The fact that you've finally registered for a Twitter account suggests that a decision about your future team must be imminent.
You would make this long-suffering Knicks fan very happy if you stayed with Cleveland or signed on with any of the suitors who have been slobbering over you for the last week. Whatever floats your boat - just stay out of Madison Square Garden (except in a visitor's jersey.)
No doubt this is a distinctly minority opinion among Knicks fans, so let me explain my disregard for public opinion.
Straight off, I openly acknowledge that I'm old school. (Old fart, more accurately, since I saw my first professional basketball game at the old Madison Square Garden in the mid-1960s.) In any case, I suffered with the rest of New York fandom through the lean years when the Knicks were led by the likes of Walt Bellamy and Butch Komives.
Then came those wonderful championship seasons and a brief run of glory that earned a special spot in New York basketball lore. I know there have been better starting fives, but you can't do much better than a team that featured Walt Frazier, Willis Reed, Dave Debusschere, Earl Monroe and Bill Bradley. And that bench: super-subs like Cazzie Russell, Dave Stallworth, Jerry Lucas, Dean Meminger, and a defensive specialist in the person of Phil (Action) Jackson. All the while, coach Red Holtzman wisely oversaw the strategy from the sidelines.
This crew won championships because they practiced what Holtzman preached about teamwork. Nobody genuflected before a "superstar." That wasn't part of the basketball lexicon. My Knicks were different. They played basketball punctuated by pinpoint passing, stifling defense and brilliant improvising - every night it was jazz in gym shorts. Did it matter that they didn't socialize off the court? Nobody cared. When it came time to punch the clock, they checked their egos at the door and it was all for one and one for all.
It was purely coincidence but these Knicks also rose to the pinnacle during a fractious time in our nation's history. Watching how these individuals put aside whatever superficial differences existed in pursuit of a greater good was a feel-good story we wanted to buy into. Not to make too much of this but it gave the rest of us hope that yes, perhaps this great, sometimes flawed experiment called America really could work.
So here comes the big slam? No, I'm not going to draw an invidious comparison. I'm sure that you would like nothing better than to put a championship ring on your mantle alongside two well-deserved MVP awards. And if you came to New York, the Knicks would turn into contenders.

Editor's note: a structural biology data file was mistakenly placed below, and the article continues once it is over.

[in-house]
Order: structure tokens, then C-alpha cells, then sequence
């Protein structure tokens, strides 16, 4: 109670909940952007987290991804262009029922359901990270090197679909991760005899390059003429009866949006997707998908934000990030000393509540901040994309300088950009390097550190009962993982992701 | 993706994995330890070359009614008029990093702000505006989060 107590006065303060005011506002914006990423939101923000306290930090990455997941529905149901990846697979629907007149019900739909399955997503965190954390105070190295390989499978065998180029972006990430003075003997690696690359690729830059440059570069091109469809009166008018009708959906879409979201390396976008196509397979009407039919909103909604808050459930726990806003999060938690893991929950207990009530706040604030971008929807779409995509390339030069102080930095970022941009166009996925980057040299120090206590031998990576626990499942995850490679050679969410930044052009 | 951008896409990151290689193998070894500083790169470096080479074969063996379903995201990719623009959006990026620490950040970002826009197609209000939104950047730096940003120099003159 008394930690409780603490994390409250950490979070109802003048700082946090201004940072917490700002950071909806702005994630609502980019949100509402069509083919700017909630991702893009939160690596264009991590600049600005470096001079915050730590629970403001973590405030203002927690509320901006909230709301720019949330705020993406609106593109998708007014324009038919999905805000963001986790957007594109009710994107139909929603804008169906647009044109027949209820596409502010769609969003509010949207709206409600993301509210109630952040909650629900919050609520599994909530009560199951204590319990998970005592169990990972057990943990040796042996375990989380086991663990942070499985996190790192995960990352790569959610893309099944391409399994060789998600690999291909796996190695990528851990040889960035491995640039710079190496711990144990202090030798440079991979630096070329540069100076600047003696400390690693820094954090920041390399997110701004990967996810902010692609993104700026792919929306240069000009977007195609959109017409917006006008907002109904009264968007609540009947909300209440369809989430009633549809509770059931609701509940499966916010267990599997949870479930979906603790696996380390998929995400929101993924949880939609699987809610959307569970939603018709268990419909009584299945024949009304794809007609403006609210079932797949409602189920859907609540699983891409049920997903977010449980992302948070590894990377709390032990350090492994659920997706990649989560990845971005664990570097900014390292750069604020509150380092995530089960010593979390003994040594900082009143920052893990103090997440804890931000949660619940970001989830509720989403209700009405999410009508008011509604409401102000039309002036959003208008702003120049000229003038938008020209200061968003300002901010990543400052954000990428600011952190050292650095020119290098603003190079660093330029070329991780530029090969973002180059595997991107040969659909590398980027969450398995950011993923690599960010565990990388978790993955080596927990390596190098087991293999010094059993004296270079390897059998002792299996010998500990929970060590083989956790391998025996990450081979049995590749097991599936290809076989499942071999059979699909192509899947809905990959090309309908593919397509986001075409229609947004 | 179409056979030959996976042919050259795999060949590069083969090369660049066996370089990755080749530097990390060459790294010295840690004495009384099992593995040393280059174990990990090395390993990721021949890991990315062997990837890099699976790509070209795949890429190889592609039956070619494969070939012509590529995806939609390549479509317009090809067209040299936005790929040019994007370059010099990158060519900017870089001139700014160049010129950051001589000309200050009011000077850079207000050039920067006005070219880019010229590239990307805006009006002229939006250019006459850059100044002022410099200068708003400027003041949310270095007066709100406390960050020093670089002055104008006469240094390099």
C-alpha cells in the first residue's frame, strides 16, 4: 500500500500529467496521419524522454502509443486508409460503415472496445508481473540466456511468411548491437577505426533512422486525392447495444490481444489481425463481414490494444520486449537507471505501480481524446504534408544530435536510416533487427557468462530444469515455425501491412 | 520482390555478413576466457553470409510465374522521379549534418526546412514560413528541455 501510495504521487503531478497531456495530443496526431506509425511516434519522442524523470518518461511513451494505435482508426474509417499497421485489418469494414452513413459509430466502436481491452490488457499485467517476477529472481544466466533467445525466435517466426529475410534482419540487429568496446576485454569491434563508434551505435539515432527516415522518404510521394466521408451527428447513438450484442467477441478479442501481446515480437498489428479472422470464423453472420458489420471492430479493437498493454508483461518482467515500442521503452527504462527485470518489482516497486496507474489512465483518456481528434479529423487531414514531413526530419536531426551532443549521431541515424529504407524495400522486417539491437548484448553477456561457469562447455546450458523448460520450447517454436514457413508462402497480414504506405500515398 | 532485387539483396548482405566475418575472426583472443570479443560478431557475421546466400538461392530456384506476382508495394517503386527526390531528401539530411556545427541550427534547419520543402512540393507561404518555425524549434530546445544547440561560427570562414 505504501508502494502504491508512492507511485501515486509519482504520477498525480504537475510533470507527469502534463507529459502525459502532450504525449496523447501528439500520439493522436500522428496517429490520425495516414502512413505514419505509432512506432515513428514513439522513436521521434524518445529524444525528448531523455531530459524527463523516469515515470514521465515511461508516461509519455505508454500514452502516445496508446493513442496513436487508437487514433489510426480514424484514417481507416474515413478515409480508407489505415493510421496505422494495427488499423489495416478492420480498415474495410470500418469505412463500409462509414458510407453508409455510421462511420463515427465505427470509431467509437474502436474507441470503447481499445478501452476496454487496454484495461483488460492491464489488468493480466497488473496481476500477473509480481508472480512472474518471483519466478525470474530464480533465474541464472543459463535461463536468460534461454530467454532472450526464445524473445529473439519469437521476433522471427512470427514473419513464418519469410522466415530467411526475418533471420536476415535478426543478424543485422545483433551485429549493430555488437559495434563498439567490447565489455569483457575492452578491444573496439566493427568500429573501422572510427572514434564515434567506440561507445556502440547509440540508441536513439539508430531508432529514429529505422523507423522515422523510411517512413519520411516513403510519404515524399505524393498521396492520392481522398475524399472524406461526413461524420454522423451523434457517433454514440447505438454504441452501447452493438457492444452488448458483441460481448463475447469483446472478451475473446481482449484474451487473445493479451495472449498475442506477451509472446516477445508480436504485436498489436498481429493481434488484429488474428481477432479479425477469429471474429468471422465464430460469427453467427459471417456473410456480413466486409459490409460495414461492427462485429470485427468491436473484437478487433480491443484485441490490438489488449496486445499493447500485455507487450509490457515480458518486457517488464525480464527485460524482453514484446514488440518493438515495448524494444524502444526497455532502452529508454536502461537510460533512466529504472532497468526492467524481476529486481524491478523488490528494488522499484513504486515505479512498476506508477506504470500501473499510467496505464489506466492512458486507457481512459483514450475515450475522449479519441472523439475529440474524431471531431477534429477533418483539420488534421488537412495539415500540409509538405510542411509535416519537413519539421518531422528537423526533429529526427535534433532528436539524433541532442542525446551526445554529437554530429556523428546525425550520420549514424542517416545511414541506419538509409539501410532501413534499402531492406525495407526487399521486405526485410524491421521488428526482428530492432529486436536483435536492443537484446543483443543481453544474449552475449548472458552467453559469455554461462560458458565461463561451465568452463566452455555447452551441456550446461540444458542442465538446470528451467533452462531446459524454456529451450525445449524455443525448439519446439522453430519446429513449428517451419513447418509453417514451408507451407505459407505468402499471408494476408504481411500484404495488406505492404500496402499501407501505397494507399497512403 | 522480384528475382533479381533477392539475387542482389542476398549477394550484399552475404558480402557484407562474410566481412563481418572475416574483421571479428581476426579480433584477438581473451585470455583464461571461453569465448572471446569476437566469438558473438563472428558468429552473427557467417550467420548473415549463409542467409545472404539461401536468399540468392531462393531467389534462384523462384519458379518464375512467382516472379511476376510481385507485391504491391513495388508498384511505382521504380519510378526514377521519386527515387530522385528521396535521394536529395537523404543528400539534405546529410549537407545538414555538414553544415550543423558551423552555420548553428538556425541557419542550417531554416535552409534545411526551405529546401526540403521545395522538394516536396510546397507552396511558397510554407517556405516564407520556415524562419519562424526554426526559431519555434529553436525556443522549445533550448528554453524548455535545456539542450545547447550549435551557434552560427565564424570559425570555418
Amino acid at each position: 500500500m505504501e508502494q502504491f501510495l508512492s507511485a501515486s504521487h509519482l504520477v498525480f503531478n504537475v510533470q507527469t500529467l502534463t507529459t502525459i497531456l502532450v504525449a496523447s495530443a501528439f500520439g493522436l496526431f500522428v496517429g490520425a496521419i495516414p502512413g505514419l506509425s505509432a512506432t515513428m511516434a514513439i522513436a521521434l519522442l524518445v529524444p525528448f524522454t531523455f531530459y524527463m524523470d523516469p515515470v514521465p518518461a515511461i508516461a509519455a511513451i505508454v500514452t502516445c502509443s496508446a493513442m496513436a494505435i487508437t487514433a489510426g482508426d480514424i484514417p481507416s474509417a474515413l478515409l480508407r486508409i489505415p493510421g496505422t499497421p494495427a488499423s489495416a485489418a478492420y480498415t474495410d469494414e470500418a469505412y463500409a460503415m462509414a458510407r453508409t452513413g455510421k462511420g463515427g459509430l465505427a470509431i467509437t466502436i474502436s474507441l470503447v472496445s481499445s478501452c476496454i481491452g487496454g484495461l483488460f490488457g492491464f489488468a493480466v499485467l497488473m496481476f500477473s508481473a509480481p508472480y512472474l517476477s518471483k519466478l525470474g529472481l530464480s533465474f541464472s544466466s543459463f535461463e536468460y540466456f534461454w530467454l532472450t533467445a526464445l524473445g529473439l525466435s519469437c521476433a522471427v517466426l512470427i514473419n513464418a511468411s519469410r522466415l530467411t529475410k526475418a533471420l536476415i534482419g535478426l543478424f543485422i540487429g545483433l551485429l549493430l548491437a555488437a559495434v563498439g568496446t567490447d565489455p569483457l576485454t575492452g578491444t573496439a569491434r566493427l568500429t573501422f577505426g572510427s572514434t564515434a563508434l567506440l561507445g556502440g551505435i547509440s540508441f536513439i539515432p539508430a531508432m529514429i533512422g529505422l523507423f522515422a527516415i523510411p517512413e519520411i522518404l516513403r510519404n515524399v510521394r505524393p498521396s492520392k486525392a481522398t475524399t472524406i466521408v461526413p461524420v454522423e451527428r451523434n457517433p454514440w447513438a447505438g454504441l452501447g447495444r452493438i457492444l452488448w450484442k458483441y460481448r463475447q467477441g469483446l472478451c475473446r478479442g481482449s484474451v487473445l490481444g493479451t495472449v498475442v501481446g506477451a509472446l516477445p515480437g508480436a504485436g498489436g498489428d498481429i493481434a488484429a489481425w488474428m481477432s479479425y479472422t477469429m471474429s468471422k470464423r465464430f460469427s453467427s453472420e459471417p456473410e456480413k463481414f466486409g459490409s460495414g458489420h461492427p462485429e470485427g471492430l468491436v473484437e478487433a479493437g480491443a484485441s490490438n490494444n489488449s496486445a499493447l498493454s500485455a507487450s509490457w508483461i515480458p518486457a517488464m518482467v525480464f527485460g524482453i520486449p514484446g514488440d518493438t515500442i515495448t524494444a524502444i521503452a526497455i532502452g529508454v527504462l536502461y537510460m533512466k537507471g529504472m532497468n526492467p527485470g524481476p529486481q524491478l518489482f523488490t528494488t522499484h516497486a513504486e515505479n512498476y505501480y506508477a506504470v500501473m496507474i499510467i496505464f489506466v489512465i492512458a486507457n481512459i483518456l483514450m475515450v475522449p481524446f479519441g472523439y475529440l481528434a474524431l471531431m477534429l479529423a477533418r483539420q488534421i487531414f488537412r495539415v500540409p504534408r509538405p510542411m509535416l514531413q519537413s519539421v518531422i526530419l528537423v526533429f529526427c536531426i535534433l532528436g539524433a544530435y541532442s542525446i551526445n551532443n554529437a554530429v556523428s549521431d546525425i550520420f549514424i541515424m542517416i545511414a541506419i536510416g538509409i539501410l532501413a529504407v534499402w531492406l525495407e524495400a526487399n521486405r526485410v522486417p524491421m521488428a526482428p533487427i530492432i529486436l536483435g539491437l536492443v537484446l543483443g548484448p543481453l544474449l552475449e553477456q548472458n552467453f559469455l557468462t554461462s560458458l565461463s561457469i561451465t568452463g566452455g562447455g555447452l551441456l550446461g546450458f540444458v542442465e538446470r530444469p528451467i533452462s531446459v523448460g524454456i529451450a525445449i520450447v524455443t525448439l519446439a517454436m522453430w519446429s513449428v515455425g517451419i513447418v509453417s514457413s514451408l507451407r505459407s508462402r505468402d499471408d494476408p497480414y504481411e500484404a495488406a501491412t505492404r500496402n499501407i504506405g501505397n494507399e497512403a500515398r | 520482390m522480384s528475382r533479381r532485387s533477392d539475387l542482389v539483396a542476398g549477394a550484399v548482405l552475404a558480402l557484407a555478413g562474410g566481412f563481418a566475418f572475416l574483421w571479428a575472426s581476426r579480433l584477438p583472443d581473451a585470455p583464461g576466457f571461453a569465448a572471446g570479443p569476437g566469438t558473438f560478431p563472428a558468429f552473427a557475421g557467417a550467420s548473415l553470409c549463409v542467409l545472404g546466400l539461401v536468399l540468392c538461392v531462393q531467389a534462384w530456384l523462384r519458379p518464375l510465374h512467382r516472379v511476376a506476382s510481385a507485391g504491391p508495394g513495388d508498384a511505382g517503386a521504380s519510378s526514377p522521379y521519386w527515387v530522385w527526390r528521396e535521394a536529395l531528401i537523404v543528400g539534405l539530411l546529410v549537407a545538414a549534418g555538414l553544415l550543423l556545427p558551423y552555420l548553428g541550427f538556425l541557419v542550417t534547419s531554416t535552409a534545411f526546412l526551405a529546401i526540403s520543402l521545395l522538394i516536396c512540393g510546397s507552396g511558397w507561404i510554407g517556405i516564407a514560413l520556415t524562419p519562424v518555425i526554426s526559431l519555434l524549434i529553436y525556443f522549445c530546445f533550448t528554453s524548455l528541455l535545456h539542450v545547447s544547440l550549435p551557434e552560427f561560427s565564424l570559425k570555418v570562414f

But you don't really belong in New York, do you? And it's about time we were honest about this. If all this wasn't all about the almighty buck, you wouldn't be acting the role of public Hamlet. Sign with Chicago and you'll have a much better shot at winning a title. Or stay put with Cleveland, where a strong veteran nucleus already is in place.
But neither of those venues offers what the Big Apple can financially and if New York's general manager Donnie Walsh convinces you to sign on the dotted line, you'll be well on your way toward becoming basketball's first billionaire. That's the real story here. I do get it: This would be for the greater glory of LeBron, the marketing brand par excellence.
The clock is winding down so you need to decide the story line here. Do you want to be remembered as just another (very, very wealthy) hired gun? New York's had more than a few of those over the years - none of whom are loved, let alone respected. To be fair, you're only exploring the same options offered to other free agents, such as New York's newly-acquired forward Amare Stoudemire. (He bid goodbye to Phoenix Suns fans with a Tweet: "I want to say thanks to all my SUNS Fans. Thanks to my PHX SUNS teammates, an the Coaches. I love you guys, sorry It didn't work out. Gone!")
Not exactly touching but this is the reality of contemporary professional sports. George Steinbrenner showed the way in the 1970s by paying top dollar for top athletes and other sports have followed his example. But if you decide to come to New York, I have a couple of concerns:
First, the organization is going have to break the bank to accommodate you.
Second, the Knicks would morph into a 24/7 ego-thon dominated by a cult of personality the likes of which we've never seen. If you thought we were overexposed to Michael Jordon commercial pitches in the 1990s, I shudder to think what lies in store if you take your act to Broadway.
I'm sure there would be no shortage of Madison Avenue sycophants ready to advise you how to turn this into an "all LeBron, all the time" extravaganza. I dread that sort of freak show and what it portends for the increasingly quaint idea that the game is supposed to be about the team, not the individual.
Yes, I know. I'm a relic.
So it goes. Besides, the only time I pay attention to what Mad Men have to say is when they appear on AMC.
An Old School Knicks Fan